Memorial Day is observed on the last Monday of May as a time to remember the men and women who have served in the military – and their families. This includes individuals from all racial and ethnic groups and we want to remember, in particular, the African Americans, Hispanics and Latino/as, Native Americans, Asian Americans and Pacific Islanders who have served with honor and distinction throughout US history.  While we can’t include all of their stories here, we have included several stories from the 20th and 21st centuries that we hope will, in some small way, represent the military service of these Americans.

369th Infantry Regiment (Harlem Hellfighters)

During World War I, the Harlem Hellfighters (a segregated African American unit) spent more time in front-line trenches than any other unit of its size and suffered more casualties than any other American regiment. Click on these 369 IR#1 and 369 IR#2 links for more information.

Two of the most celebrated members of the 369th were Privates Henry Johnson and Needham Roberts. However, it’s telling that Privates Johnson and Roberts weren’t officially honored until years later. Both were awarded the Purple Heart posthumously in 1996. Private Johnson was also posthumously awarded the Distinguished Service Cross in 2002 and the Medal of Honor in 2015.

99th Pursuit Squadron (Tuskegee Airmen)

Beginning as an experiment in 1941, the 99th Pursuit Squadron (a segregated African American unit) flew combat missions in North Africa, Sicily and Africa during World War II. After switching from second-hand and outdated P-40 planes to more modern P-51s with distinctive red-painted tails, the unit earned the nickname “Red Tails.” Click on this TUSKEGEE AIRMEN link for more information.

442nd Regimental Combat Team

Activated about a year after President Roosevelt signed Executive Order 9066 incarcerating more than 100,000 Japanese-Americans living on the US West Coast, the 442nd Regimental Combat Team (a segregated Japanese-American unit) was made up of second-generation Japanese Americans. During World War II, the unit served in Italy and Southern France, receiving 7 Presidential Unit Citations and numerous individual awards, including 21 Medals of Honor. Click on this 442 RCT link for more information.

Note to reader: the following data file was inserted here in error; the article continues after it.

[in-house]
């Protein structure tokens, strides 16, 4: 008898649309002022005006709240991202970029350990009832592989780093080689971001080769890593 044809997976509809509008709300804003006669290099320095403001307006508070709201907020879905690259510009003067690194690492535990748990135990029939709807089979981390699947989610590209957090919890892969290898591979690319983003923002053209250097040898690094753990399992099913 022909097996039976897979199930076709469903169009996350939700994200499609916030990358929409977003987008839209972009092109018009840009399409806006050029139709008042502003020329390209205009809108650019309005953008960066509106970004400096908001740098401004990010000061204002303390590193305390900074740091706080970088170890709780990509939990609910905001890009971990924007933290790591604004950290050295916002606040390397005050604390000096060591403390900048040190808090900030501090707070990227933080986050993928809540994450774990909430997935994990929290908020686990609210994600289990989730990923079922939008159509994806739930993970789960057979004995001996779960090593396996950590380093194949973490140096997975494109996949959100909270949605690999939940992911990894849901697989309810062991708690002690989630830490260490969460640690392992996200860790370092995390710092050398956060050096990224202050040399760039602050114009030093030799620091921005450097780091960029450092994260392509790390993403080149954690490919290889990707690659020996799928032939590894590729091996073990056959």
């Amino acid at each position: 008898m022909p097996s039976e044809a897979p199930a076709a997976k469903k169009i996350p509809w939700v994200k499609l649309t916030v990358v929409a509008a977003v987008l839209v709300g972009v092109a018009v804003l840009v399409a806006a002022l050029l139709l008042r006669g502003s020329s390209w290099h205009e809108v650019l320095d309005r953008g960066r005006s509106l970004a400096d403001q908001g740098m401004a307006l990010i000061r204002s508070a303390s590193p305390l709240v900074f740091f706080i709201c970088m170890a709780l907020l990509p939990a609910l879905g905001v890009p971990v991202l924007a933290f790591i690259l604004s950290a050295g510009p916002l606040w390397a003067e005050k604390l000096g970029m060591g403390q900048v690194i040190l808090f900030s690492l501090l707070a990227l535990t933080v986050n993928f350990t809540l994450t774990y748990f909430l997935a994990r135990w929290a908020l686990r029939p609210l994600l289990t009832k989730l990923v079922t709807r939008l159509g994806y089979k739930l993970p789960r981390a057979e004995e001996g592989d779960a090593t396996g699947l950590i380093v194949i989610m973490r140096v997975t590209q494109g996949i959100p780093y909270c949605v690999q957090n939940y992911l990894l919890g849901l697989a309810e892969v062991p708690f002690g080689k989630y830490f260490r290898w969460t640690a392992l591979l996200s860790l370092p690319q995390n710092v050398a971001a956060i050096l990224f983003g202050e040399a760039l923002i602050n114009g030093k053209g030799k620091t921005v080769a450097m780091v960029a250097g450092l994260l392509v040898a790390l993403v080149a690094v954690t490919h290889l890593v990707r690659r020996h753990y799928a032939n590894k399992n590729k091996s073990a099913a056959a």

Those Medal of Honor recipients include Second Lieutenant Daniel Inouye, who later served as US Senator from Hawaii, and Private George Sakato. Like Henry Johnson from World War I, these two Medals of Honor weren’t awarded until long after the war. Click on these DANIEL INOUYE and GEORGE SAKATO links for more information.

Native American Code Talkers

Native Americans served during World War I even when the US government did not grant citizenship to all Native tribes. Choctaw speakers were used to send messages during the Meuse-Argonne campaign. The Choctaw language was unknown to the Germans and therefore could not be decoded. During World War II. Navajo tribal members developed the most extensive code used in the Pacific theater. Again, it was years before the contributions made by Native American Code Talkers was officially recognized. Click on this CODE TALKERS link for more information.

Five firsts in African American Military History

Click on this MILITARY FIRSTS link for information about:

  1. Phyllis Mae Daily – The first African American woman sworn into the Navy Nurse Corps.
  2. James Anerson, Jr. – The First African American Marine awarded the Medal of Honor.
  3. Daniel “Chappie” James, Jr. – The first African American 4-star general.
  4. Freddie Stowers – A Black World War I soldier awarded the Medal of Honor after 73 years.
  5. Jeanine MacIntosh – The first African American aviator in the US Coast Guard.

Five Black Service Members Shaping Contemporary Military History

Click on this MILITARY LEADERS link for information about:

  1. Lt. General Nadja West – With numerous “firsts” to her credit.
  2. Lt. Colonel Shawna Rochelle Kimbrell – The first Black female Air Force fighter pilot and, more recently, the Director of Culture, Climate and Diversity at the US Air Force Academy.
  3. Janie L. Mines – The first Black female to graduate from the US Naval Academy and a member of the Defense Advisory Committee on Women in the Service.
  4. General Lloyd Austin – The first Black Commander of the US Central Command and now, after retiring from the Army, the first Black Secretary of Defense.
  5. Colonel Merryl Tengesdal – After flying helicopters for the US Navy, she transferred to the Air Force and became the only African American to date to pilot the U-2 high altitude spy plane.